Day 1 is about over and after having sat through a number of interesting pitches, it is funny to hear the PR folks saying that many of the journalists are more interested in consumer/web-oriented companies than the enterprise-related businesses. Has the pendulum swung back to the consumer and web? It seems to me that home entertainment, wifi networks, and blogging are all the rage these days. And yes, they are hotbeds of innovation. Recently enough, the idea of VCs getting excited about the web/consumer area was contrarian, and now I am sensing it is not that way anymore. OK-I loved alot of the discussion in the morning and the agile enteprise afternoon session wasn’t as enlightening as I hoped, but there were definitely some interesting companies that presented. One is Metapa (full disclosure-a portfolio company) which is bringing the power of commodity computing (Lintel) to the data warehousing market allowing companies to realize 10-50x price performance over the standard Teradata, Oracle, IBM and Unix $1mm+ systems. Another interesting company was IMlogic which has a platform to allow you to integrate existing enterprise applications with IM.
I am at Demo 2004, and it is great to feel the positive buzz in the room. There are lots of VCs and press in attendance, and it is clear that entrepreneurship is alive and kicking. In fact, it never went away as a number of companies that presented in the morning have been around for a few years. Hopefully, I will get a chance to post on some interesting companies and technologies that I see but for now please stay on top of Demo through Jeff Nolan’s Day 1 posts.
While tapping the growth of the Chinese market sounds like a good idea, a fellow VC who just got back from a trip to Beijing and Shanghai says he completely understands why his companies are not getting any real traction in that market. Besides the highly politicized nature of business, there is a pervasive “catch me if you can” philosophy inherent in the economy. Think about it-moving from a world where the state owned all enterprises to a hybrid form of capitalism is not easy. In the past, it was always the people versus the government, and therefore there was little respect for financial instruments like debt. It did not matter if you defaulted because you would be bailed out anyway. Extend this same thinking on debt into the private market, and you get a system that does not function well. Therefore alot of business is done cash on delivery as business credit does not exist. Throw in lax IP laws and the fact that China is thousands of miles away from the US and you get a difficult market to operate your business. So the next time someone tells you that they will get x% of the market in China, remember how difficult it really is to operate in a far away land with different rules of engagement in the business world. This will obviously get better with time.
Fred Wilson has a great post about building a “customer-obsessed company” as opposed to a “technology-obsessed company.” This is good advice and reminds me of a number of companies built during the bubble period which were technology companies in search of a problem to solve. For early stage companies building their business, some of Fred’s advice includes investing “in the customer facing side of the business and in particular account management and customer service which are the “eyes and ears” of the organization and in product management (the “soul” of the organization) to synthesize this feedback into new and better products.” One important point when working with customers is to make sure that you do not support too many “one-off” requests. You must be extremely careful to make sure that the features and fuctionality that you build are “market-driven” meaning a number of customers or prospects support them versus one-off deliverables.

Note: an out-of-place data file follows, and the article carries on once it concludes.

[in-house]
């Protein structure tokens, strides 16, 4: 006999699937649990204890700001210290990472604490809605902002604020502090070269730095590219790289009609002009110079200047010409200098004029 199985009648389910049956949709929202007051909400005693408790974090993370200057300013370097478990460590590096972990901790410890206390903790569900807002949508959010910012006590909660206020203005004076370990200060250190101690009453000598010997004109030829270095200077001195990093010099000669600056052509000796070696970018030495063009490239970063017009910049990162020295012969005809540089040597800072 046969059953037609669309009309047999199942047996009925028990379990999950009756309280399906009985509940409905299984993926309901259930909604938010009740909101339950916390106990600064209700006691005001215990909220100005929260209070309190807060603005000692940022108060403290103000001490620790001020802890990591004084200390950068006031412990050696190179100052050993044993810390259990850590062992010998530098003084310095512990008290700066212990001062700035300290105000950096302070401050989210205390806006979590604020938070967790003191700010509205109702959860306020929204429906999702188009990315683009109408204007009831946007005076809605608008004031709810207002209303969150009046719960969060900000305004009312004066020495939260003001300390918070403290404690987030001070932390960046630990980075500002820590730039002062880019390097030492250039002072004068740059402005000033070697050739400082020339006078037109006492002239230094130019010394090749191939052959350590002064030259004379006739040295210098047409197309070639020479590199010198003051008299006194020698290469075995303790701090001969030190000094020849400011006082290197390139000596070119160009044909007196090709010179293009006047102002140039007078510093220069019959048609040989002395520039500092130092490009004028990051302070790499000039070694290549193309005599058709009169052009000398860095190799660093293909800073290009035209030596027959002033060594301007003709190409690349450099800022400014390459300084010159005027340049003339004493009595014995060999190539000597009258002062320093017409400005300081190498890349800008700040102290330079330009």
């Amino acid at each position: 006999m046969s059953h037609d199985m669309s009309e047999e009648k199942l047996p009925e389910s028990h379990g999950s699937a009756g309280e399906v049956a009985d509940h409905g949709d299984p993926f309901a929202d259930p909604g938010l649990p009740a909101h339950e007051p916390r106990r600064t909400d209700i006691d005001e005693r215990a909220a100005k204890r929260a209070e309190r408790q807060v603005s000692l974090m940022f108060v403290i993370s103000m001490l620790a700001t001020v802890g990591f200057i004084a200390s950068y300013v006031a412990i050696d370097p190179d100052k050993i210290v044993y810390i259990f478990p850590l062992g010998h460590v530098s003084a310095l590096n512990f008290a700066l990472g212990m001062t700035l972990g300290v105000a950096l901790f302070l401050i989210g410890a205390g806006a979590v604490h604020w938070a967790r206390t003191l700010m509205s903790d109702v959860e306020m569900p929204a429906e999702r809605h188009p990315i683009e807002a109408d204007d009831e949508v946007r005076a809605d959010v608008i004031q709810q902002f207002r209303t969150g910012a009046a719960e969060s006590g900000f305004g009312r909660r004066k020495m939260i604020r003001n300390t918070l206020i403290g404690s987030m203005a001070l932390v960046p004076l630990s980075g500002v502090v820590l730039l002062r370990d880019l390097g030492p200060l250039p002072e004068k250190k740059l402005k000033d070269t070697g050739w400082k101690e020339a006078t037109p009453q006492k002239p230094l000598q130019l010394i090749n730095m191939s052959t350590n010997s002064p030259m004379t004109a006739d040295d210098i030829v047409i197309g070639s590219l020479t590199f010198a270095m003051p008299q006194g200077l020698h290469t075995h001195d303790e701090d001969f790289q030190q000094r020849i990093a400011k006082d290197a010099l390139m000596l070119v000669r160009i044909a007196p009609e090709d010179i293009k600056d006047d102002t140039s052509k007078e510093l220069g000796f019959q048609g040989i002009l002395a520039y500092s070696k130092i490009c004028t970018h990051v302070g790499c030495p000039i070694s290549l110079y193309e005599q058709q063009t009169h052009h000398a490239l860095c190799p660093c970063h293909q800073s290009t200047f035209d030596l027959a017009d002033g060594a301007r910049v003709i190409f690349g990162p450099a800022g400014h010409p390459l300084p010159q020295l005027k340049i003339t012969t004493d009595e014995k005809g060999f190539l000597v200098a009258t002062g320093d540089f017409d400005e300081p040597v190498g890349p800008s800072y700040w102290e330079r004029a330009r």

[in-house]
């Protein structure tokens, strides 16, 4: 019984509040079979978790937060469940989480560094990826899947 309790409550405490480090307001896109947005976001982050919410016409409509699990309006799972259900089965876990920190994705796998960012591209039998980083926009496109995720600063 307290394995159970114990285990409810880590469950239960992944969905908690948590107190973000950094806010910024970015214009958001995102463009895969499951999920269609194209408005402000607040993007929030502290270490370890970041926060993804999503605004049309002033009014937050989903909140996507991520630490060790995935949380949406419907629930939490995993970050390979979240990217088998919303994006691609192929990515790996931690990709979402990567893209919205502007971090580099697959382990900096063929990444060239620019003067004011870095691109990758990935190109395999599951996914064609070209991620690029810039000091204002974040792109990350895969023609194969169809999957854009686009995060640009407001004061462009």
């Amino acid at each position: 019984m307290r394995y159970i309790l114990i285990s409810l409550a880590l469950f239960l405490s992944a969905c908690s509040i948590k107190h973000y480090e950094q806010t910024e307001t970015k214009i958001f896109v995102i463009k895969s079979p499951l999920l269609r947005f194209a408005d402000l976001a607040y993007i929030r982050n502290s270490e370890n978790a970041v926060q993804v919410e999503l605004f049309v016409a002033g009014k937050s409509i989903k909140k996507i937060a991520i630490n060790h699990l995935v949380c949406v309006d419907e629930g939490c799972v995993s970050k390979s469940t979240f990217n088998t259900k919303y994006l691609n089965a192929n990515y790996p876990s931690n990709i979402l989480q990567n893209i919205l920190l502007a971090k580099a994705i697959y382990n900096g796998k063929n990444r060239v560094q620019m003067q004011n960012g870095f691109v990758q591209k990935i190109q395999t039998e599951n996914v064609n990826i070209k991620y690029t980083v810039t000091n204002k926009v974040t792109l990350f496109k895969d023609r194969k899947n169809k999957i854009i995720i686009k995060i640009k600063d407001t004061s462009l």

I was just at a board strategy session with one of our new investments where we are in the process of ramping up the business. As we reviewed the 2004 budget and dove into the technology department and product deliverables for the year, it was clear that the developers were getting pulled into many different directions. This is a common problem. Many companies that bootstrap their businesses tend to have developers acting as presales support, post sales support, and customer service. Every second a developer is out helping with a customer is a second not focused on advancing the product. Every second a developer is coding is time not spent answering customer support issues. As you ramp, this is not an ideal solution. So our recommendation was to make sure that the company created a separate presales group/sales engineering group to work with the sales team and to make the investment now to create a separate customer service organization to build for the future. As Fred mentions, too many companies overlook the customer support side of the business. Many times, putting the right customer support processes and organization in place early can mean the difference between success and failure.
And yes, product management is an incredibly important role to fill early on in a company’s life. This function should serve as the intermediary between market and customer requirements and engineering. If you have someone too close to sales performing this function, you may end up with a focus on short-term results where too many one-off requests are made to just close a deal. If your engineering handles this, you may end up with an over-engineered product that does not meet customer needs. Your product person should be in marketing with significant experience balancing the short-term and long-term needs of the various stakeholders. This includes gathering data from customers (direct meetings, customer support, sales team), prospects, analysts (yes it is a necessary evil), and your own team to prioritize the product “must-haves” for the next release.